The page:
The upshot of this is that we have a film where we watch things happen but often have no idea why. There is a scene upon their return to Iolcus where Medea is stripped of her robes, although quite what the significance of this is not made clear. We get a scene where they flee in a chariot and Medea stops to hack up a body – unless you are familiar with the original myth, you don’t know that she is killing her brother Absyrtus to delay her pursuing father. In another scene, Medea comes across Jason dancing with a group of others and registers shock but it is not clear from this that he is announcing his engagement to Glauce. For some reason, we also get two different depictions of the death of Glauce at the climax.
This is also a version of the story of Jason that is stripped of much of its magic and delivered as naturalistic pseudo-history – Jason’s obtaining the Golden Fleece comes without any of his traditional fantastical tasks (fighting a dragon, sewing a field with fire-breathing oxen) nor are there any of the creatures they encounter on the journey. We do get a centaur who appears throughout (and in one scene oddly appears alongside a human double in a piece of symbolism that was unclear to me).
On the other hand, there is much that is visually splendid about Medea. The locations look stunning – from the famous fairy chimneys of Cappadocia in Turkey to the Piazza del Miracoli in Pisa and ancient cities of Syria. The costuming looks wonderfully ornate, as though it comes out of authentic cultural ritual rather than the standard Hollywood wardrobe department. And the brutality – where a victim is ritually tied up, strangled and beaten to death before everybody drinks his blood, or flaming bodies falling from the ramparts of an ancient city – has some effect.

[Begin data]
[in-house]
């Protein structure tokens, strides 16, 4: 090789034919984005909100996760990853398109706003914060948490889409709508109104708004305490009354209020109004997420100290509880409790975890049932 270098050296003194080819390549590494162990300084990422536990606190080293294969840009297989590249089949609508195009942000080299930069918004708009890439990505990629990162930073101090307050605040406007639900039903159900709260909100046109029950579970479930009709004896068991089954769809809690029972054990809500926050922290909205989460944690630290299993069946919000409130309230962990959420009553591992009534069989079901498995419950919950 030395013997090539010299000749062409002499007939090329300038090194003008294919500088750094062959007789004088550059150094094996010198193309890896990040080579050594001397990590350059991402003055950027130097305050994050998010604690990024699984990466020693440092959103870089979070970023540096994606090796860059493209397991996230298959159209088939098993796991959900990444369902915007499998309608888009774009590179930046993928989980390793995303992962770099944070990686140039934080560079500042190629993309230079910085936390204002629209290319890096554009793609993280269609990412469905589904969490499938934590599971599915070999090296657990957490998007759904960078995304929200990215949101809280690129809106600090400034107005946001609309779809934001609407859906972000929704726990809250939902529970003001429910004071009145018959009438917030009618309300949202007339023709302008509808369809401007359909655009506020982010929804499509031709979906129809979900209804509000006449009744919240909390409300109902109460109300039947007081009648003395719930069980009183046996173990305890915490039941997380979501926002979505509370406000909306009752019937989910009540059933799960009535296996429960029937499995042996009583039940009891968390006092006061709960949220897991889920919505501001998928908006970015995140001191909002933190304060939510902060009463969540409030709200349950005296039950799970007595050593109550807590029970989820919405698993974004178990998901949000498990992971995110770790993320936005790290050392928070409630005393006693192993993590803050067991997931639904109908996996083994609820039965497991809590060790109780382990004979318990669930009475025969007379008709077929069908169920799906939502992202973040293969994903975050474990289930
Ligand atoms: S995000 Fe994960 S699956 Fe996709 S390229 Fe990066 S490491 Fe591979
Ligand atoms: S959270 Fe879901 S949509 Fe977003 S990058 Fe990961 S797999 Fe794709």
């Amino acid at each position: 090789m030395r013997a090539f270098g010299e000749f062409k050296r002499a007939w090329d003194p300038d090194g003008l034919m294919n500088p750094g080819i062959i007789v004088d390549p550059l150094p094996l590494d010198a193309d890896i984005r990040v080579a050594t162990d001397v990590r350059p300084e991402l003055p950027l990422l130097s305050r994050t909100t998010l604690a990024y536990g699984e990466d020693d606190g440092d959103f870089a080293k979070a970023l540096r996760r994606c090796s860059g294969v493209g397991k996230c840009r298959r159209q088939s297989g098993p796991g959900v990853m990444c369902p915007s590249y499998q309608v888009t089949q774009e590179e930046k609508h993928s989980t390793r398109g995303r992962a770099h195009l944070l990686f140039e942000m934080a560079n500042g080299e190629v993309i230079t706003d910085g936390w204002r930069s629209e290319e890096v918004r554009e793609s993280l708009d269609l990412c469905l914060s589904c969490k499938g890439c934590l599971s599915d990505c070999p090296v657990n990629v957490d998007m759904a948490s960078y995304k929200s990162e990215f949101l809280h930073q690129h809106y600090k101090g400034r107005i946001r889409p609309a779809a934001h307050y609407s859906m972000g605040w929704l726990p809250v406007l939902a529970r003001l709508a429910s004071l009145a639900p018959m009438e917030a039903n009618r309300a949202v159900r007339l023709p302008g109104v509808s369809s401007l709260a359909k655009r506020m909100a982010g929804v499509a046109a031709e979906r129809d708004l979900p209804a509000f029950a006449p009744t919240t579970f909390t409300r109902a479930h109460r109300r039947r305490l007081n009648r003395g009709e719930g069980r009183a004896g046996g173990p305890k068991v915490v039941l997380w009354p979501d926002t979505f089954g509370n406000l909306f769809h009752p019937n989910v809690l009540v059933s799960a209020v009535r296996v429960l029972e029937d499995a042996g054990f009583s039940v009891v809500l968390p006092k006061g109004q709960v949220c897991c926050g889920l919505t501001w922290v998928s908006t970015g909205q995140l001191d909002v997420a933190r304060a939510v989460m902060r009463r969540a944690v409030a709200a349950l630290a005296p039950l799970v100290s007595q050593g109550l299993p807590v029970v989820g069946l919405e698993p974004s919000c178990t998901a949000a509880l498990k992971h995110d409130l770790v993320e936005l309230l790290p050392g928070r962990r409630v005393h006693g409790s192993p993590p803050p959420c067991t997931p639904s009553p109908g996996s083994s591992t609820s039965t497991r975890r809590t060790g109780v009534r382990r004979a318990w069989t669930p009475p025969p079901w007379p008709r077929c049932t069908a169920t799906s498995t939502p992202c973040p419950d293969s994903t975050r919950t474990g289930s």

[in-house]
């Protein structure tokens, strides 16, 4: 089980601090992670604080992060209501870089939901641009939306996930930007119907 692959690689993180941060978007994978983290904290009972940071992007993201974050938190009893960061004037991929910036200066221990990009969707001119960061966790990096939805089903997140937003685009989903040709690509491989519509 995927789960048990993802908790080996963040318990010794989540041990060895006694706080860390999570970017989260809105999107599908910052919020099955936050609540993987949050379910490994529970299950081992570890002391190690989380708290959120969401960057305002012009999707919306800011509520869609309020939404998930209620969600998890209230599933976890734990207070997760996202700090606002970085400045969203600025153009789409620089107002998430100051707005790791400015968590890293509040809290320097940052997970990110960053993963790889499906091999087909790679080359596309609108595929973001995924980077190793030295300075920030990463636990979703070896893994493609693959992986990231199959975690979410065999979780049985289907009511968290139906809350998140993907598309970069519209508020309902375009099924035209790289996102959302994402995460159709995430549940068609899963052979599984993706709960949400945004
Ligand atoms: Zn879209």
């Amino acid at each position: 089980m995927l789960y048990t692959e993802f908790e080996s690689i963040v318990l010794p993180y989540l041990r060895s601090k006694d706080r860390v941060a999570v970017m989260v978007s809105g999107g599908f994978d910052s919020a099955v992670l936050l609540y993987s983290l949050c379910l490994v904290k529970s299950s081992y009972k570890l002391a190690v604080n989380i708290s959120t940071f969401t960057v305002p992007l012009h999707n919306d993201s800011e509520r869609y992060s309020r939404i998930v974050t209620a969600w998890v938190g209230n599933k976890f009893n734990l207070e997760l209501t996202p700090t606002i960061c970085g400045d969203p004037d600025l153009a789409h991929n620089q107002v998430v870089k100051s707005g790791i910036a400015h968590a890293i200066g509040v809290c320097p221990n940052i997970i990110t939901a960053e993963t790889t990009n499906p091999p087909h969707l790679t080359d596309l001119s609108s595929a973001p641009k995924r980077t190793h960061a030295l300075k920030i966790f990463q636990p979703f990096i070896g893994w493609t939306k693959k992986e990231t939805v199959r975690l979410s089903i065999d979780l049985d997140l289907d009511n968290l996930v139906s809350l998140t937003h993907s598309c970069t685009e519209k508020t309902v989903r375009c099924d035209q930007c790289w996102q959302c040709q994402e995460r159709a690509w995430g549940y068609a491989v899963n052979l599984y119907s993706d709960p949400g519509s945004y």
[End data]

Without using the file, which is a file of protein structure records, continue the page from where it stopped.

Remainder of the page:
In the title role, Pasolini casts American opera singer Maria Callas in her one and only acting role. Callas was 46 at the time. Most of the other versions of the story of Jason and the Argonauts – the 1963 film, the tv mini-series Jason and the Argonauts (2000) – cast her as a standard love interest and fill the role with an actress the same age or younger than Jason. Here however Jason is cast with Giuseppe Gentile, an actor twenty years Callas’s junior (Gentile never appeared on screen again subsequent to this) and is made a fairly peripheral character. Thus the relationship now becomes one of a diva and what is essentially her toyboy.
The Isle of Medea (2017) was documentary about the making of the film.
The Medea story has attracted other filmmakers, including Lars von Trier’s Medea (1988), the Danish-made tv mini-series Medea (2005), and Medea (2019), which updates the story to present-day Chile.
Pasolini’s other films of genre interest include Teorema (1968) about a mysterious visitor; the strange and rather incomprehensible Porcile (1969), one story of which concerns the activities of a cannibal; his beautiful and erotic adaptation of Arabian Nights (1974); and the controversial Marquis de Sade adaptation Salo or 120 Days of Sodom (1975), which was banned in a number of countries.